She sniffled. A little rabbit sniffle, almost invisible. “Roses are supposed to prick. They’re supposed to have thorns so they can protect themselves. So, they can stay safe and beautiful.”
“You could sue him, destruction of private property, historical and emotional significance.”
She shook her head, frightened, and ducked into her tall collar. “He’s my son. I can’t.”
“That doesn’t give him an excuse.”
“It’s because I was a bad mother. That’s what they say, you don’t raise your kids right and they won’t ever leave. And he didn’t even throw it out. If he had, I could have gotten a cutting, kept it behind my bed on the porch. But it’s all gone.”
Mrs. Charlene June Liskey, he realized, had been raised on the principle of “If you don’t have anything nice to say, don’t say anything at all,” and until the roses burned, she had followed it almost completely.
She had heard “no” a million times, said it maybe only ten. After all, she learned it didn’t matter. Her son, John, and his girlfriend just showed up for a visit and never left. They threw out her nightgowns out to make room for their clothes. Her medications got buried behind lipsticks and mascaras strewn all over the counter. They stayed up until 11 am, blaring the TV, and arguing with all the lights on. She moved her mattress to the porch and still didn’t sleep well. She had talked. They didn’t listen. She shut up.
“You sound miserable. I can help you evict him.”
She shook her head, “But then I’d have to live with what they’d say. It would be worse. They’d, they’d say I was a b-word. He says that now, but then they would say it, the people at the library and the café, everyone. It’s not something a nice person would do.”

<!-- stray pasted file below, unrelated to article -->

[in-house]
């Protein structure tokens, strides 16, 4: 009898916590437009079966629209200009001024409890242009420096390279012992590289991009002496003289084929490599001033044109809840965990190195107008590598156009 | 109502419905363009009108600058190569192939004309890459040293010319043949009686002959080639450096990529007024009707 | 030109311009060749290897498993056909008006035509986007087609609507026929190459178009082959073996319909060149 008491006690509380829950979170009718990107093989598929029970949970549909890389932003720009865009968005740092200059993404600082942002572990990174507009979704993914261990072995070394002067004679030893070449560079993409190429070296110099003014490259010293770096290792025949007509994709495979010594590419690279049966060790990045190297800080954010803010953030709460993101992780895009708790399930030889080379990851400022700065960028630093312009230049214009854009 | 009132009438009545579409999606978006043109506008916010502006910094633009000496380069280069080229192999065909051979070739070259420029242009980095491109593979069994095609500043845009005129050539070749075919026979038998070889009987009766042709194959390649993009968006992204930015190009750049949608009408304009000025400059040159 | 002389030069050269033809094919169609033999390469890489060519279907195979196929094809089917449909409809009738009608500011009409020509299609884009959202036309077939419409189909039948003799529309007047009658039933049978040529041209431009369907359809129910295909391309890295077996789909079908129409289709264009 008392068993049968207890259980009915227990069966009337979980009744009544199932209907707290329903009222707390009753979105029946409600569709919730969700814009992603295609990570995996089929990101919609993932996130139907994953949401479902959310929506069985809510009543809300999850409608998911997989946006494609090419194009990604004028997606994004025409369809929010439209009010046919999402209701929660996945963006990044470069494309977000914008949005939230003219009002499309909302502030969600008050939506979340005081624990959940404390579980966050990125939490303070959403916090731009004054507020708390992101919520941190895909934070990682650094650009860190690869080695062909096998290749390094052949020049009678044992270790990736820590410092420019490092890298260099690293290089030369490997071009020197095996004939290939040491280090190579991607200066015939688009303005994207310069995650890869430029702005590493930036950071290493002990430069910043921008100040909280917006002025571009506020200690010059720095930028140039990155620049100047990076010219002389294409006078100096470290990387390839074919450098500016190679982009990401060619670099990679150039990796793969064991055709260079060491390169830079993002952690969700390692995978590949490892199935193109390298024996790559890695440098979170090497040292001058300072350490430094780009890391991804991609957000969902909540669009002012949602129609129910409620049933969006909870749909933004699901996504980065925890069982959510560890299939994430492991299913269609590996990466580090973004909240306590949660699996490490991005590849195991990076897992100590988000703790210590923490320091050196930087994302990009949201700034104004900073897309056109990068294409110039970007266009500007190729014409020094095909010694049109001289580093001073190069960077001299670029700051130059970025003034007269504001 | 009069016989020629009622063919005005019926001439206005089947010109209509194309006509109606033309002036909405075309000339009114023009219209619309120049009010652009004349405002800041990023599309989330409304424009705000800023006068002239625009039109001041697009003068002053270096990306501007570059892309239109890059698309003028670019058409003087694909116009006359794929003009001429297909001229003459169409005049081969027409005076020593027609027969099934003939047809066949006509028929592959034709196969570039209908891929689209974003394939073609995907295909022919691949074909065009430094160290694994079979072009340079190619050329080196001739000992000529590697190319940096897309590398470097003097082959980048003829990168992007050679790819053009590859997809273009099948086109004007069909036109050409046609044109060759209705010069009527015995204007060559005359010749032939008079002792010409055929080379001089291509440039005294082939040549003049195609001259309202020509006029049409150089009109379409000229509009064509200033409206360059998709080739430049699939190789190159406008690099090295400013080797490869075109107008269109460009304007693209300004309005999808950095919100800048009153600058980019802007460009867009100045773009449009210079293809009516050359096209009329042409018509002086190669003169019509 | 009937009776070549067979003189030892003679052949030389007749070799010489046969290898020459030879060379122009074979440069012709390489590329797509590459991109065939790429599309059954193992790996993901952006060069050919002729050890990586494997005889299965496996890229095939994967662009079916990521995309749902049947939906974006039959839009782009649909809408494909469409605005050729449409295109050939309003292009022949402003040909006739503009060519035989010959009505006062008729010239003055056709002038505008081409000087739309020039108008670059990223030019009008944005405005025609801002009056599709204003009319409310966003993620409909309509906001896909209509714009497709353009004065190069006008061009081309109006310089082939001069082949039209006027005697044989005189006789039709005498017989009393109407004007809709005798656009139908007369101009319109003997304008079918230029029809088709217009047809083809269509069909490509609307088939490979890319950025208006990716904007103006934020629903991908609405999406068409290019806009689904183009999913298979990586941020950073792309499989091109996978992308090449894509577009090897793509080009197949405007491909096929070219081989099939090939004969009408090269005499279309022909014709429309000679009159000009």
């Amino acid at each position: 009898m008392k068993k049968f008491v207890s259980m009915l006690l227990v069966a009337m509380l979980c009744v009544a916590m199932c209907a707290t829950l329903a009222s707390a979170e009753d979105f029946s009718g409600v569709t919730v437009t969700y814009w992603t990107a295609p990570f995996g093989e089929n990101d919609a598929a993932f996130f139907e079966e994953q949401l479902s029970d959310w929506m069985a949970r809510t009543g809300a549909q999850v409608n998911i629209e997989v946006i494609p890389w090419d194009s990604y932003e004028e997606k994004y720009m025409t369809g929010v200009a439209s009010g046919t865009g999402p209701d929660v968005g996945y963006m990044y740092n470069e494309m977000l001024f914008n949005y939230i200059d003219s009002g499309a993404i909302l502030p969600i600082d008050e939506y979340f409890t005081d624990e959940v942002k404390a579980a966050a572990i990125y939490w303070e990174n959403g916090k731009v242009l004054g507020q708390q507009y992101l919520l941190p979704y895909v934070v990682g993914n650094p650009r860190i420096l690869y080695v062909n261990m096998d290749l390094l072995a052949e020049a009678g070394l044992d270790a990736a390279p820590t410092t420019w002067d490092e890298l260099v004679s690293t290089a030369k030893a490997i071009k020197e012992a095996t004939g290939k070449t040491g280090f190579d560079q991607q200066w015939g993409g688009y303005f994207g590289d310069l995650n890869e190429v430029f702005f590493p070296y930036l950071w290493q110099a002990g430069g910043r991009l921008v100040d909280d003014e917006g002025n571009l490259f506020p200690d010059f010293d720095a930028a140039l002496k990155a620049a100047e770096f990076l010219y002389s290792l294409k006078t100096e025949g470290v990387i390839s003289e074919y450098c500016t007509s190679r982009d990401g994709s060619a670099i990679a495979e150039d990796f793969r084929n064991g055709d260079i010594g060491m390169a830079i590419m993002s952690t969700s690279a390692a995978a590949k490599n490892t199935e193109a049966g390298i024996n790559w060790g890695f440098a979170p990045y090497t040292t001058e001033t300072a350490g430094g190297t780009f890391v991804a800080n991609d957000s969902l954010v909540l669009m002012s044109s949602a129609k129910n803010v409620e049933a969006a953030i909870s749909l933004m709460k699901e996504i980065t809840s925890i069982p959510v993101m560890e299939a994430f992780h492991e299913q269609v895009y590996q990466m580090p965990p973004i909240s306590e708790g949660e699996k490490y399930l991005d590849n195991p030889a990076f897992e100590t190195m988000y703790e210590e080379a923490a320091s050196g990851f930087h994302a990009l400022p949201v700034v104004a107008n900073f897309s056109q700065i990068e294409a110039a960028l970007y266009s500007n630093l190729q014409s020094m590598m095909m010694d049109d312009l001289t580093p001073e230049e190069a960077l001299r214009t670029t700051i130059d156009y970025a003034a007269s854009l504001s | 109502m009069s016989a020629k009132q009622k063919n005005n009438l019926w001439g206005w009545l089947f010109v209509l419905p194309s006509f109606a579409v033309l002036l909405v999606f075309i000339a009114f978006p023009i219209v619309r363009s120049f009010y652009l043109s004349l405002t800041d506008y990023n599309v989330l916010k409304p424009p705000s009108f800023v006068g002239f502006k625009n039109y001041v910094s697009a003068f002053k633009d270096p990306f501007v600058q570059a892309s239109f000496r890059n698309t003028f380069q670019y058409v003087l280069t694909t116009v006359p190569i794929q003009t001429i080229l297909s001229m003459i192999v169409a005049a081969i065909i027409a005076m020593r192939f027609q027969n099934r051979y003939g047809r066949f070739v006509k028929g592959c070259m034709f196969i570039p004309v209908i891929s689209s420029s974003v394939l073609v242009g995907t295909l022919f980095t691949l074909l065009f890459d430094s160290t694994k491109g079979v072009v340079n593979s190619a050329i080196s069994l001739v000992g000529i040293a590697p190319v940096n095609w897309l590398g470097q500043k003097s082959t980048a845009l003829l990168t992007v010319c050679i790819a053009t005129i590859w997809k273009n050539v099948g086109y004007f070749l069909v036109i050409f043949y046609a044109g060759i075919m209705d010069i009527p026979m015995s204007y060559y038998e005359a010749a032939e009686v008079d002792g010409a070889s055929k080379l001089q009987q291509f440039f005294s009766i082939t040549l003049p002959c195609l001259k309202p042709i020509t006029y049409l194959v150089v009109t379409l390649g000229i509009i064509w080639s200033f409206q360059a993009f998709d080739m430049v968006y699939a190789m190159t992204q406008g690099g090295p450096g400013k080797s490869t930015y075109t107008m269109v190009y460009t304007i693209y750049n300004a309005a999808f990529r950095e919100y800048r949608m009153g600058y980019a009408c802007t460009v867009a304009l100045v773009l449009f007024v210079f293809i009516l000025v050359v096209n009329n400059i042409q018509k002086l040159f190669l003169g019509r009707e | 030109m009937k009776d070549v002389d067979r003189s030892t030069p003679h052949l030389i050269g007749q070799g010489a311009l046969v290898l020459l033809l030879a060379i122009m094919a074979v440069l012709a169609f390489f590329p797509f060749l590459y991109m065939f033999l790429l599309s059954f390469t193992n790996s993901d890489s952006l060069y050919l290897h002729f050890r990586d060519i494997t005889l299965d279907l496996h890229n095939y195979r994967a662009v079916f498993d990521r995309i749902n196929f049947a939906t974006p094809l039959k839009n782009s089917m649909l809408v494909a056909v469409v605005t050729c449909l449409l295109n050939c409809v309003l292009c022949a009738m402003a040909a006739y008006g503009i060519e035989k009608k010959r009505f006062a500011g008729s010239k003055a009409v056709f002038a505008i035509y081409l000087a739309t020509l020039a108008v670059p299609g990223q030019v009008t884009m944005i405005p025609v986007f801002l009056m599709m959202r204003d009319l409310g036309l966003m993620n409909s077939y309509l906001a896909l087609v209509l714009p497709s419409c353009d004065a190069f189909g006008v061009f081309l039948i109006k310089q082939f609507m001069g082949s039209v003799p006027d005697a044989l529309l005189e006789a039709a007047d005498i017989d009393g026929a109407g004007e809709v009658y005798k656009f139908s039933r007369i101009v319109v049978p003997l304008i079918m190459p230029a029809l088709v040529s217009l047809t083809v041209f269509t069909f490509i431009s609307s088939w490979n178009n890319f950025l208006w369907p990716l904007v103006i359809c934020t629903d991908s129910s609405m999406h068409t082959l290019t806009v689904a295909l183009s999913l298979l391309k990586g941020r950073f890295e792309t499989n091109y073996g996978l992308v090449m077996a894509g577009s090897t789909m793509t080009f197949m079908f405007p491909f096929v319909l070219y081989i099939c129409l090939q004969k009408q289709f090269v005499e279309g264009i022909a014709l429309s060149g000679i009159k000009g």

“Then, why don’t you leave?”
“I can’t. It’s my home.” But the rosebush was gone. “And they’d find me. They always do when they want money.”
His courses had covered tax evasion (it’s bad, complicated, don’t do it, don’t let clients do it), they had never covered runaway grandmas.
“You could change your name,” he said. She had no debt. It was unusual, sure, but he could make it legal. And this job was finally interesting again, “And you have enough money for another house.”
“But people might worry.”
“Tell them you’re going on vacation, rediscovering yourself. I’ll write to the police chief, let him know you’re missing on purpose and not to break your privacy. Don’t wait until you’re dead to be happy, Ma’am.”
She smiled, nodded.
The Will of the former Mrs. Charlene June Lixby sits in his file cabinet. It’s been attested to by Troy, the nice young man who works at the café next door. He hopes he won’t have to use it soon.
Ms. June Rose sends him registered letters from random places all over the country. She is looking for places and people to add to her will. There’s a garden down in Oklahoma, a little crochet place in Ohio, a librarian in Arkansas, a young teacher in Indiana. Troy gets some as well.
Her son hasn’t looked for her. He’s still spending her money. Mr. Scott puts a limit on the card and keeps a close record. He does look forward to the boy realizing he’s already spent all of his inheritance.
In the meantime, Ms. June Rose lives in a small blue house. She has a bed in a bedroom with windows that close and she goes to sleep whenever she chooses. She is growing yellow roses beside her door. Troy found them for her. They’re small right now, but if love really makes things grow, they’ll be fine.